So this is how it works throughout Snapseed's interface. Up and down to configure the tool I'm using, left and right to adjust the parameters. Now watch the histogram as I do that. You can see that brightness is adjusting most of the tones in the image, but it's hitting the mids much more than it is the other areas. So I'm gonna just brighten that up a little bit. I'm gonna pop this open again, hit contrast, dial in some contrast. That's looking pretty good. I've got a little bit of white clipping there on the right side, so I'm gonna come here to highlights, dial those down.
Now this is not a raw file, this is a JPEG, so I'm not doing highlight recovery like I would in a raw converter. That's not Google's fault, Apple doesn't provide support for raw files on iOS, so there's nothing that can be done about that. I'm gonna adjust the shadows a little bit. Warmth is the extent of the white balance control that I have here. I can warm or cool the image, but I can also do highlight adjustments with a different tool. All of the tools in Snapseed have some similar features. This widget in the upper right hand corner, if I tap and hold it I see it before then after.
Or the X down in the lower left hand corner let's me cancel that edit. Okay, now I hit the check box and there we go. So this is looking pretty good. I would like to have more contrast in those higher bits. There are a lot of ways I can do that edit in here. The easiest is to go in here and go down to this filter, this menu item that says tonal contrast. Unfortunately I don't get a histogram here, but what I do get is a menu that lets me adjust low tones, mid tones, high tones with shadow or highlight protection. So I'm gonna say high tones and I'm gonna just fiddle with the, oh, look at there.
The contrast is changing in the clouds as I move that back and forth, that's cool. I'm gonna crank it up as far as it will go, now I've got more contrast in my sky. Then I'm gonna go to low tones, increase the contrast there. And that's hitting the contrast in the grass. Hit the check box and now this is my image as it stands after those two edits. All of those things are actually going here into this layers palette down here. You can see in the lower right hand corner original, tune image, tonal contrast. I can go into those and if I want, go back to the sliders and adjust them again.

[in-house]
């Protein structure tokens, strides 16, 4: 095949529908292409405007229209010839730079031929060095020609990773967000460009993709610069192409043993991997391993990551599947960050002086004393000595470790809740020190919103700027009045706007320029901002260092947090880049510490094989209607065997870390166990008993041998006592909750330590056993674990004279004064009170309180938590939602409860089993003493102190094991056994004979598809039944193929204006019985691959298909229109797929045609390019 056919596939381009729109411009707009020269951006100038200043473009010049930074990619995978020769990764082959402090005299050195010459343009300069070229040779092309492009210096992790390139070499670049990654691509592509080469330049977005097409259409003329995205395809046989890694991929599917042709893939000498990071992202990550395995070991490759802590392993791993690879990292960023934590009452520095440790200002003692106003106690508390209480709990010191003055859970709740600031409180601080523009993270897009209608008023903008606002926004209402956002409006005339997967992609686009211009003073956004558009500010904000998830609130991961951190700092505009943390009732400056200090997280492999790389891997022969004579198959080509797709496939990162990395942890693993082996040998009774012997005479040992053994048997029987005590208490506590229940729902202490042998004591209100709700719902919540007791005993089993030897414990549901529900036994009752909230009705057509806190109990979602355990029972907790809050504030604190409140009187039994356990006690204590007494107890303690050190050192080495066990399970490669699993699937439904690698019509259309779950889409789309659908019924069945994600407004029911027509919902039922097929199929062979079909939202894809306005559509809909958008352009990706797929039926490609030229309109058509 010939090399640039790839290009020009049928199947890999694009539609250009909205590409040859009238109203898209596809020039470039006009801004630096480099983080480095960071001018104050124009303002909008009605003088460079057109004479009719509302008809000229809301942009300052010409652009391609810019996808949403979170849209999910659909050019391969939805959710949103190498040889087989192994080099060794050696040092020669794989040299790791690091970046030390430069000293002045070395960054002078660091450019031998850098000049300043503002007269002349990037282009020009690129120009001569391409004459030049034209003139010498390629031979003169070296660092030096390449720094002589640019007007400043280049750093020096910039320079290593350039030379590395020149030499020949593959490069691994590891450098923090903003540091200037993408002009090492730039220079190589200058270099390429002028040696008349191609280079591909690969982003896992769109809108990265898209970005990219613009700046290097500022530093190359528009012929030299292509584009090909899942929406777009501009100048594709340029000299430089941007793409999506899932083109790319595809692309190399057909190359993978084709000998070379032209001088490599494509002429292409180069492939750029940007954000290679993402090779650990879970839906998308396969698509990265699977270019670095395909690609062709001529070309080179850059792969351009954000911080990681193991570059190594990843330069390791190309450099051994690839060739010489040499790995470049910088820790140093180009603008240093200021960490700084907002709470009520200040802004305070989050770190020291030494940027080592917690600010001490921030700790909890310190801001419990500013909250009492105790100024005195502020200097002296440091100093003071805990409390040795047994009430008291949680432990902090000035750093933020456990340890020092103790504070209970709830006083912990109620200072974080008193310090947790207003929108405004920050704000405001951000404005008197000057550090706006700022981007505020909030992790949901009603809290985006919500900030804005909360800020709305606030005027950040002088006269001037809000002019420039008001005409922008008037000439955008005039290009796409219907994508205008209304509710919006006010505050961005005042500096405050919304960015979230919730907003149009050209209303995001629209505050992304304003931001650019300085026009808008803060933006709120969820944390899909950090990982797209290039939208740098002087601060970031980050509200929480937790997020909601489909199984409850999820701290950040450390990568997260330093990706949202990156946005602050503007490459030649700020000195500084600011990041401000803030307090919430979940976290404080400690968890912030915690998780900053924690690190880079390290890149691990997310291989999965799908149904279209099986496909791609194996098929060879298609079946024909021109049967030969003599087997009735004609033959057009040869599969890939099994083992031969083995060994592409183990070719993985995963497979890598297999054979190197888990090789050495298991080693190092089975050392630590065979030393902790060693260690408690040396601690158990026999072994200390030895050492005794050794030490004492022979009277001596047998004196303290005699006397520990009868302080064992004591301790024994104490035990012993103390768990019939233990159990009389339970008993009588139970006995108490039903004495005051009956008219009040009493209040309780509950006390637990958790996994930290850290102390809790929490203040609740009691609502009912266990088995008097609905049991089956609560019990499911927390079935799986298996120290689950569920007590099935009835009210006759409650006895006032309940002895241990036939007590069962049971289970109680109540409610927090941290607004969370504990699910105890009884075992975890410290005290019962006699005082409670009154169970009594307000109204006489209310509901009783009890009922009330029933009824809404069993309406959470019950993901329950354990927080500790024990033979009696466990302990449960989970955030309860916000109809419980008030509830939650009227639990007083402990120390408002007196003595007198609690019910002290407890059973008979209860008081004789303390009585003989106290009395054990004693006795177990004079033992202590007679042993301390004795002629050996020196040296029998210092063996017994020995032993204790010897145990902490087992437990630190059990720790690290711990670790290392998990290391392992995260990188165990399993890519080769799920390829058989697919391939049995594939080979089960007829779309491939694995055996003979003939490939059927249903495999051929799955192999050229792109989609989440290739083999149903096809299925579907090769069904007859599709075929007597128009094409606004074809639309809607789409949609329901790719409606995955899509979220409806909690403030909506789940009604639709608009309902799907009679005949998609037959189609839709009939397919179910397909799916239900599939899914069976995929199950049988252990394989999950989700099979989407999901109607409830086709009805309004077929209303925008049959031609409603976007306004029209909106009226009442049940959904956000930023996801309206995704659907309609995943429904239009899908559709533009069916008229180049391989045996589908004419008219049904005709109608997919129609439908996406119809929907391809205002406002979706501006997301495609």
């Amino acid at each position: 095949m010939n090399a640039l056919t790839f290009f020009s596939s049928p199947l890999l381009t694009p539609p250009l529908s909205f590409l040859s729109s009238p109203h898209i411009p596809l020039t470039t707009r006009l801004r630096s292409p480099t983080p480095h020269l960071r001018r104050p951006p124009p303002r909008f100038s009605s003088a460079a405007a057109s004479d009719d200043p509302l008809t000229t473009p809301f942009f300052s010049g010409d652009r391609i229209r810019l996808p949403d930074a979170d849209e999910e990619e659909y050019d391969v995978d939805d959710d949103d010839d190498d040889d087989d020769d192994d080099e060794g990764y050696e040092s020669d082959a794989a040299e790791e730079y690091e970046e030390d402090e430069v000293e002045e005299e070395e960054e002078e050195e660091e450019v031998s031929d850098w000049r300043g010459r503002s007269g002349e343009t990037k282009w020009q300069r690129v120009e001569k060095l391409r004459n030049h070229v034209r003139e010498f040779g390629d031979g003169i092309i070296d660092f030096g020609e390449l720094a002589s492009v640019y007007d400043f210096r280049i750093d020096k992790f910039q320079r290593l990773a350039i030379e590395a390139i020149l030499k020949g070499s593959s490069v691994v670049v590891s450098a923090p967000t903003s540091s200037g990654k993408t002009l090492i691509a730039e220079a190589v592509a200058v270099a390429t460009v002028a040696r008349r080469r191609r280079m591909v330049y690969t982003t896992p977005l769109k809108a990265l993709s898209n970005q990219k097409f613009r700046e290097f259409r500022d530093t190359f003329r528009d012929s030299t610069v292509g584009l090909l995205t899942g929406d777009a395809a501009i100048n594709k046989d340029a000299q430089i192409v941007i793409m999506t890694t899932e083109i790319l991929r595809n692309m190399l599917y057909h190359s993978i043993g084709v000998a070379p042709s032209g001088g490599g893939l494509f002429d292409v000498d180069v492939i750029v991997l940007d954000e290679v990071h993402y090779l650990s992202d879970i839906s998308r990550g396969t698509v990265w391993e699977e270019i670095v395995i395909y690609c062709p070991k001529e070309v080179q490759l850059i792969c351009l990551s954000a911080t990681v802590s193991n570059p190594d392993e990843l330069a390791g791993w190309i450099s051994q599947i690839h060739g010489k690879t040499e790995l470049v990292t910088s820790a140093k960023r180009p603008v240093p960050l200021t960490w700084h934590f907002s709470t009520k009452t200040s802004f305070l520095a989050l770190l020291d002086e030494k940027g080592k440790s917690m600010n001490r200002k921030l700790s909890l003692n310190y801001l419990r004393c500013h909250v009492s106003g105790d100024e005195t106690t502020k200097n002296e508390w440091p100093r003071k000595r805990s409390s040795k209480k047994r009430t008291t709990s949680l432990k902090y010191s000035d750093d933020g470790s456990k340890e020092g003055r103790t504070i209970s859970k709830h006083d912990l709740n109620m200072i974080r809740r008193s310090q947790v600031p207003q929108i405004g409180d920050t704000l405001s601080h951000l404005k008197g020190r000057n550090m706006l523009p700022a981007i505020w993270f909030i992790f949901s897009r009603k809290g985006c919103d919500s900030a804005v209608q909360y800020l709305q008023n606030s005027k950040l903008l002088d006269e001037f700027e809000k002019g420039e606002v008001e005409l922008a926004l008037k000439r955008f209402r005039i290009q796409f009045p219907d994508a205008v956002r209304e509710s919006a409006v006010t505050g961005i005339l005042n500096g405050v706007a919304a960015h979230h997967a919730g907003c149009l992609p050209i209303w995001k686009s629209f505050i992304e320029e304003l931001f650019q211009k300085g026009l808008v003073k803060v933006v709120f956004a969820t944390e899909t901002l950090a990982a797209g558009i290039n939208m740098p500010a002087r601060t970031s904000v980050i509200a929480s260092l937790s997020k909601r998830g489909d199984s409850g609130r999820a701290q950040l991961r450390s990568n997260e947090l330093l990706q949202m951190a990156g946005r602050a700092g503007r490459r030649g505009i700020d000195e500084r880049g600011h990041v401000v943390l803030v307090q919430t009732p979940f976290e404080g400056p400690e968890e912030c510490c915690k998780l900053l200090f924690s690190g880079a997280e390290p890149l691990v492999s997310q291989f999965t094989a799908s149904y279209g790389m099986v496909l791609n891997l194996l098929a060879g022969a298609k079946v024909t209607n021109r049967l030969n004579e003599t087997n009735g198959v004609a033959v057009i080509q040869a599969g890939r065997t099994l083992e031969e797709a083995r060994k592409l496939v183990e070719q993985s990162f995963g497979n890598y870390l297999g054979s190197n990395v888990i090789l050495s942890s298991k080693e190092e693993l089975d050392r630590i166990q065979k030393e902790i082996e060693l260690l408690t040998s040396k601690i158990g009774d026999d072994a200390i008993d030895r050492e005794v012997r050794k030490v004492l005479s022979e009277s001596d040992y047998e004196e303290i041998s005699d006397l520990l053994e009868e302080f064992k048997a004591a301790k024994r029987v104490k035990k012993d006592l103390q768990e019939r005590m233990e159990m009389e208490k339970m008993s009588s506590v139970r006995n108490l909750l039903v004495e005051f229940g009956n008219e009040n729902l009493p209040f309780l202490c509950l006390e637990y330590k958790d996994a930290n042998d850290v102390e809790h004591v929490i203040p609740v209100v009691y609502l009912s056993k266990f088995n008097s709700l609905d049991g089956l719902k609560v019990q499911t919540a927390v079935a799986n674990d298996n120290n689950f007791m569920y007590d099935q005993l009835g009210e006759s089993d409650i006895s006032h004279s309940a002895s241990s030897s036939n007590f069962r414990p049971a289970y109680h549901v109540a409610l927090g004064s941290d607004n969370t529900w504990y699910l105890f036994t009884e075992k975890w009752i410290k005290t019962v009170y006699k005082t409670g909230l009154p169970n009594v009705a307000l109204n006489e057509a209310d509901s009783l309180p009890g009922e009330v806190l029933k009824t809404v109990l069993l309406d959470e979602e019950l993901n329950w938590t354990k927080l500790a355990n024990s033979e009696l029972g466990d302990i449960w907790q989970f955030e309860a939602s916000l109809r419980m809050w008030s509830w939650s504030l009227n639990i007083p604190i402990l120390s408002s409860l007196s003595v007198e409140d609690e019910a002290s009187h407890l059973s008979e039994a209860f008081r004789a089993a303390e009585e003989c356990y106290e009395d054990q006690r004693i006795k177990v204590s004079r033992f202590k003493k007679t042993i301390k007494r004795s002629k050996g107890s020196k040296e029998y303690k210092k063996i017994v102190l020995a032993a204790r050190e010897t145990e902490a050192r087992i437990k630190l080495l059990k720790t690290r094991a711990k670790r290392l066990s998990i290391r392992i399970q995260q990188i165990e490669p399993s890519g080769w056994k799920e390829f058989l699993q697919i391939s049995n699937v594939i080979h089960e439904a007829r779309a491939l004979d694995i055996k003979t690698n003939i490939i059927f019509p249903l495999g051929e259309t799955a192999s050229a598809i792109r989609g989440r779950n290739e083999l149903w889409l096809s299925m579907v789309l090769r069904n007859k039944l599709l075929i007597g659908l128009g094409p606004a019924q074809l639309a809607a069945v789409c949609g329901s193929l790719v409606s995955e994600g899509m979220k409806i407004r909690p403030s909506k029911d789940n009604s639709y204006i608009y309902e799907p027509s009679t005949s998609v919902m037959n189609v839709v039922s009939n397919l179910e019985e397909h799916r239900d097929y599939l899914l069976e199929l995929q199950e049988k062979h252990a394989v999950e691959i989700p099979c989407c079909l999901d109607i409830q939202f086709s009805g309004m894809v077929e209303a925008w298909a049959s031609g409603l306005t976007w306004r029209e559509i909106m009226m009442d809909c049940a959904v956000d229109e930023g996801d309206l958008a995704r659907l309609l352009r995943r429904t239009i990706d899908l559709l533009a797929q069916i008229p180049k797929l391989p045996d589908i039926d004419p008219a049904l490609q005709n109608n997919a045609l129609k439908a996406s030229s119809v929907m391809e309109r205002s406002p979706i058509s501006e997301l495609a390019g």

So Snapseed is actually a fully non-destructive image editing environment, which is a very, very flexible way to work. If it's how you're used to working in Lightroom or Photoshop you get it here. But the coolest thing about Snapseed I think is the way that it handles, I'm not gonna save that image, the way that it handles local adjustments. Everything you've seen so far has been a global adjustment. I would like to go in and edit just some parts of the image. In Photoshop I would do that by creating adjustment layers with masks, in Lightroom I would do that with the brush tool.
And I have some tools like that in Snapseed, but I've got something better. Those of you who have ever used the Viveza plugin for Photoshop and or Lightroom, which has been around for, gosh, 10 years, those of you who are Capture NX users, those of you who have ever used what used to be Nik Software's Silver Efex Pro, HDR Efex Pro, you will recognize this tool. These are the control point tools from those packages. So here's a picture of El Capitan. I would like to add more contrast to just the surface of the rock. I'm gonna open up this, my tools palette here, go down to selective.
This let's me do selective edits. Now down at the bottom you see I have an add button. It's currently highlighted. If I tap right there on El Capitan it adds a little B. That's a control point. The B stands for brightness, we'll get back to that in a minute. What that control point is doing is sampling the color underneath it and automatically building a mask for my image based on that color. I can see the scope of the mask by taking two fingers and tapping around the B and pinching and squeezing. The red areas are the areas that are going to be affected by my edit.